PEI·CBC Explains

Why your property tax bill has two assessed values for your home

If you didn’t stop reading at the how-much-you-owe section, you may have noticed your P.E.I. property tax bill has two assessed values for your home.

‘The goal was to give certainty,’ says provincial tax commissioner

Ryan Pineau has been P.E.I.'s tax commissioner since 2020. (Government of P.E.I.)

If you didn't stop reading at the how-much-you-owe section, you may have noticed your P.E.I. property tax bill has two assessed values for your home on it.

It's there on page 3 of the four-page bill: a market value assessment and a taxable value assessment.

To find out why there are two, CBC News talked to Provincial Tax Commissioner Ryan Pineau, who said it wasn't always done this way. The taxable value assessment began appearing on bills only in 2009.

"Under our legislation we're mandated to assess properties at their market value," said Pineau.

But there were concerns about this. In a potentially volatile housing market, how can an Island homeowner plan for what their property tax is going to be year-to-year, when the tax is based on the value of their home?

Providing certainty

Prior to 2009, the province offered a rebate that would keep increases in the tax bill in line with the consumer price index.

This applied only to the provincial tax bill, not municipal tax. In 2009, the province made a change to allow homeowners to accurately predict how their municipal tax might increase as well.

When a property changes hands, the taxes due on it change. (Jonathan Hayward/Canadian Press)

And this was the taxable value assessment. The government chose not to change the legislation that required a market value assessment, but to create a parallel system.

In 2009, these values were the same but from then on the taxable value assessment would increase at the same rate as the CPI, to a maximum of five per cent, while the market value assessment would continue to go up as housing prices did.

Owner-occupied homes would be taxed on the taxable value assessment, while the market value assessment would apply to commercial properties.

"It just gives certainty when you're continuing to stay in your home that your increases in assessment will follow inflation," said Pineau.

Tax and how long you've owned your home

As the system was set up, when a home was sold to a new owner the taxable value assessment would then be raised to the market value assessment for the new owner.

Over the years, these two assessments can diverge quite a lot. I have been in my home since the change was made in 2009, the full 13 years the system has been operating. On my property tax bill the market value assessment is 30 per cent higher than the taxable value assessment, which means if somebody bought my house tomorrow, their tax bill would be 30 per cent higher than the one I am scheduled to pay.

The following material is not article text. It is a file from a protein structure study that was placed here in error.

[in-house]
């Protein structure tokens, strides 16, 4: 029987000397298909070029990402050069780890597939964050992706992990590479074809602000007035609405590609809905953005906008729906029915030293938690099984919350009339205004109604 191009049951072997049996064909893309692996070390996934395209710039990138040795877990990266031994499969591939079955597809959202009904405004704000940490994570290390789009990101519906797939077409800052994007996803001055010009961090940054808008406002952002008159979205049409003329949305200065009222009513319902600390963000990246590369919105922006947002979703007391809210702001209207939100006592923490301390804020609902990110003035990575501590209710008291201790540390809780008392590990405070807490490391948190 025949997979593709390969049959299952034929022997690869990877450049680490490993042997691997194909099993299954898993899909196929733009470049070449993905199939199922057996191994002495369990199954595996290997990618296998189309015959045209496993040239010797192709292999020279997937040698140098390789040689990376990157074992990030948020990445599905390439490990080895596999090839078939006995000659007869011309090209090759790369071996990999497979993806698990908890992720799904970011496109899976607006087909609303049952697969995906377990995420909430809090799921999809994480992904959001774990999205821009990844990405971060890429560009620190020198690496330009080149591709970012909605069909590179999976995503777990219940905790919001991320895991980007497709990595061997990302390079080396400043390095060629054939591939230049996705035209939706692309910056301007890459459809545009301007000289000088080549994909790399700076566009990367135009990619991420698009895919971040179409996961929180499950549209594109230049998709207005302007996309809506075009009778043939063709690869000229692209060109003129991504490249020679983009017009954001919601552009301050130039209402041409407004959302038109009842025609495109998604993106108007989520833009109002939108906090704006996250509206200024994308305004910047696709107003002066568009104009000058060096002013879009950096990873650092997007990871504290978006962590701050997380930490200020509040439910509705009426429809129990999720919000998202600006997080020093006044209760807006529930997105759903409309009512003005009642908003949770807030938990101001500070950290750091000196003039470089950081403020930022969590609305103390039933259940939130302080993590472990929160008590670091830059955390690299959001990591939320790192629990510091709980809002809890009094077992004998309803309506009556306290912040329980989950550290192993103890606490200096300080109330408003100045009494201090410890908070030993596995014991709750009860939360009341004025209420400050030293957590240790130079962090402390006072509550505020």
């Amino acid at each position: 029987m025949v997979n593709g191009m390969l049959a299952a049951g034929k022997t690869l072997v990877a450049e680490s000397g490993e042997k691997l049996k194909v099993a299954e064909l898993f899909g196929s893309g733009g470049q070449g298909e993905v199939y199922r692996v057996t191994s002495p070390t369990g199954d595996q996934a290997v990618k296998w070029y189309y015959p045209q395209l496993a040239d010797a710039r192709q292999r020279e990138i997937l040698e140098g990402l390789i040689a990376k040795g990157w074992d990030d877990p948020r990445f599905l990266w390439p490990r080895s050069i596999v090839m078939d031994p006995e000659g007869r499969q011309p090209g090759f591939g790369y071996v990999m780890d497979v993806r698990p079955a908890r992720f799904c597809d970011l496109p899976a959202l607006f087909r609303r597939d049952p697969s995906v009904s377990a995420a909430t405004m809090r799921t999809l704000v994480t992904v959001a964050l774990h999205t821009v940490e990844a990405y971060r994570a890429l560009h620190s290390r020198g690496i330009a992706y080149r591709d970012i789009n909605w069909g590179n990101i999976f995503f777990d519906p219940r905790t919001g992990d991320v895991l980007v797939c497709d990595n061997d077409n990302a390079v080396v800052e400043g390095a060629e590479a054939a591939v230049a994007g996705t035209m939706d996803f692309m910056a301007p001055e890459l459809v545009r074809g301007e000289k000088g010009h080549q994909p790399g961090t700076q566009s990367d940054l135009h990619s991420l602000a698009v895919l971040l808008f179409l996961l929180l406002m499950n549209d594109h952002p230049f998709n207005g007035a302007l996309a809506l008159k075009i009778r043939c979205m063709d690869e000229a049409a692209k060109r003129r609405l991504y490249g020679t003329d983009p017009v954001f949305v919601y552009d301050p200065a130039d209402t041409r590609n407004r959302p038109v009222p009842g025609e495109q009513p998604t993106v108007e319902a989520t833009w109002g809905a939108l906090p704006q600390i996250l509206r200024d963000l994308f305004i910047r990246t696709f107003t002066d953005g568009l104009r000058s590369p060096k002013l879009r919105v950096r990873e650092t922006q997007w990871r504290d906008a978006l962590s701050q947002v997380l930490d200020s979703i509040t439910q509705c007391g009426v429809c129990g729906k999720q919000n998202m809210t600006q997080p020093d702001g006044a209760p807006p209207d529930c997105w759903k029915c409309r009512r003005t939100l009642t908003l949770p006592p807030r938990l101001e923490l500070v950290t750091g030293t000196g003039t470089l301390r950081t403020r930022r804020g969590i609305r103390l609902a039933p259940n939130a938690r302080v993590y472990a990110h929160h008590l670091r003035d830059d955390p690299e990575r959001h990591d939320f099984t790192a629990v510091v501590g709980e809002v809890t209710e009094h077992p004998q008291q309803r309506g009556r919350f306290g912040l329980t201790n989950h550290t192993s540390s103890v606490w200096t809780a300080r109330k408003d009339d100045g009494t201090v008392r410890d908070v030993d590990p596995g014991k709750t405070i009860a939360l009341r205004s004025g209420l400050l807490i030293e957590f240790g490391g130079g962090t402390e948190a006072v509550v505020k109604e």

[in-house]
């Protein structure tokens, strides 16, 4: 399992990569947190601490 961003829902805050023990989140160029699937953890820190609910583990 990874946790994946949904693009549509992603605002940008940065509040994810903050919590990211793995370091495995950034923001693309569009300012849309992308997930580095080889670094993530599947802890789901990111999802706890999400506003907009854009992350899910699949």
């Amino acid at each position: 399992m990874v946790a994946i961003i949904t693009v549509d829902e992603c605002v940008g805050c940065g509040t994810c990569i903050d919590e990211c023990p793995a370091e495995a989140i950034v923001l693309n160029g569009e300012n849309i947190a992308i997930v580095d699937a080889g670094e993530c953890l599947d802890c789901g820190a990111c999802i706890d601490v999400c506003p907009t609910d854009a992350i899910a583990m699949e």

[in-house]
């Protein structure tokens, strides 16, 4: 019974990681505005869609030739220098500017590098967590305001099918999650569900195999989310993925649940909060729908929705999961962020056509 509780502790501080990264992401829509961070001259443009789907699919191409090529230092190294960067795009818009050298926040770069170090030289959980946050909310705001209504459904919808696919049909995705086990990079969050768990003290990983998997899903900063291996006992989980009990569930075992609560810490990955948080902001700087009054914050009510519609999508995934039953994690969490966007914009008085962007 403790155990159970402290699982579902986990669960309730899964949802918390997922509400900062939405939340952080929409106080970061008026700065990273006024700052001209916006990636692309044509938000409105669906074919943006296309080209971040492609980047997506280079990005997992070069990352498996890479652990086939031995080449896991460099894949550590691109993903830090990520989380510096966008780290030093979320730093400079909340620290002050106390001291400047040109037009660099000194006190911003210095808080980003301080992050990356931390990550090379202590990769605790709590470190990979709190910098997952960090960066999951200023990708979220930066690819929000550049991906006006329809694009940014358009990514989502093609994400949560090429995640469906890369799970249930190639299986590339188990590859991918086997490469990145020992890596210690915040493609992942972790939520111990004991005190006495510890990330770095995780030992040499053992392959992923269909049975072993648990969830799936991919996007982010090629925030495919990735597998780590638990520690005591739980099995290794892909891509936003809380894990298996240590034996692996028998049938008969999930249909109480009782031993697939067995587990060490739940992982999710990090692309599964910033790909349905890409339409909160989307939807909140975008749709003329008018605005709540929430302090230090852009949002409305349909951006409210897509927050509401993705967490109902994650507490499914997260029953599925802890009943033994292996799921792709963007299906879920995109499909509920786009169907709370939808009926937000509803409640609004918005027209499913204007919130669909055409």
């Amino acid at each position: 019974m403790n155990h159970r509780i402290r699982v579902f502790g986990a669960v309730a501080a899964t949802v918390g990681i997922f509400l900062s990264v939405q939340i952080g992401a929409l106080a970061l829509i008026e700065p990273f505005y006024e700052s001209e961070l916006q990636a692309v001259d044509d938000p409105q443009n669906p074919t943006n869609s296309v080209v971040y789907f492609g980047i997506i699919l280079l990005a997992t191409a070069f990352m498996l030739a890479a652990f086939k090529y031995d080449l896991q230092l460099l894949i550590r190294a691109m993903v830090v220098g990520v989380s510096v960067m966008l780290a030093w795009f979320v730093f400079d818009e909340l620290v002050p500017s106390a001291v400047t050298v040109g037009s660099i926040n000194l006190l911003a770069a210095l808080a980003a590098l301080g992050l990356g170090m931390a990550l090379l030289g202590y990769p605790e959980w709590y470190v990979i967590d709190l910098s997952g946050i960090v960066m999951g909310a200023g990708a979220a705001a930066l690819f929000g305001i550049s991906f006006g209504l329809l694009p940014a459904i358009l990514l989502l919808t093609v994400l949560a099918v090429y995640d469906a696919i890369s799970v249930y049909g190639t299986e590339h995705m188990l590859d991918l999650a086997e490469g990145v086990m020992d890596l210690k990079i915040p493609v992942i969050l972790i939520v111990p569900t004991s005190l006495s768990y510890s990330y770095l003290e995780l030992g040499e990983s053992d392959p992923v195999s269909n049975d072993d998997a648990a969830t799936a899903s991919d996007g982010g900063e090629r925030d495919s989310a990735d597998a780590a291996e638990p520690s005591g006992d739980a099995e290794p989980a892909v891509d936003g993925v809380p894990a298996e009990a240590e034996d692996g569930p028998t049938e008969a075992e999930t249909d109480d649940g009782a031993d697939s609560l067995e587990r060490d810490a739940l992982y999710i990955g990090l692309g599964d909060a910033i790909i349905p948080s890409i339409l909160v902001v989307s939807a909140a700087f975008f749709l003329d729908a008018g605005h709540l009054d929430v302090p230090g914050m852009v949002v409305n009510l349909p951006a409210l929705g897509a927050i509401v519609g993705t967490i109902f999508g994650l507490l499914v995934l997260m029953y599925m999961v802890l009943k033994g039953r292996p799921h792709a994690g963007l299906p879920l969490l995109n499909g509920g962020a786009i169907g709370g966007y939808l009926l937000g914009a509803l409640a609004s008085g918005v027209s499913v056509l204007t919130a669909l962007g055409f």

For owner-occupied homes, tax assessment increases are capped at 5%. (Kevin Yarr/CBC)

In general, Islanders who are new to their homes are paying higher taxes than people who have been in their homes a longer time.

"The goal was to give certainty," said Pineau, when asked about the fairness of this system.

"When somebody's buying a new property they're able to make that new decision as to what their budget can look at."

From a government perspective, the tax bills work out in the long term as properties turn over, he said.

Is that actually what my house is worth?

While it is clear how taxable value assessment goes up, market value assessment is less clear.

"It may not reflect what that house could currently sell for," said Pineau.

This is particularly true at a time when house prices are changing quickly, as they are now. Pineau acknowledged that the difference can be in the hundreds of thousands of dollars.

The province doesn't have the resources to individually assess every home. Instead, it tracks sales on groups of homes, similar homes in the same neighbourhood, over the previous three-year period. It calculates an increase for that group of homes, and then applies it on the property tax bill.

Because the province uses a three-year period for tracking sales prices it is likely to fall behind in a year where prices go up quickly. For example in 2022 prices are up 20 per cent.

But again, said Pineau, government is playing the long game.

"What tends to happen with the real estate market is there's an ebb and flow over time, so looking at a particular point in time it may seem like things are going to diverge, but over a longer period those tend to come in line," he said.

Over time, he said, he expects market value assessment and the actual value of a property will come together.

As for whether tax rates would come down if prices on the housing market continue to climb above the inflation rate, a spokesperson for the Department of Finance would only say the government is continually reviewing its framework of taxation measures.

A reminder

Property tax bills were mailed out on P.E.I. on May 6.

Island homeowners should all have their property tax bills now. If you don't, Pineau urges you to contact the tax commissioners office to get a copy as soon as possible.

The first instalment of property taxes are due May 31.

ABOUT THE AUTHOR

Kevin Yarr is the early morning web journalist at CBC P.E.I. Kevin has a specialty in data journalism, and how statistics relate to the changing lives of Islanders. He has a BSc and a BA from Dalhousie University, and studied journalism at Holland College in Charlottetown. You can reach him at kevin.yarr@cbc.ca.

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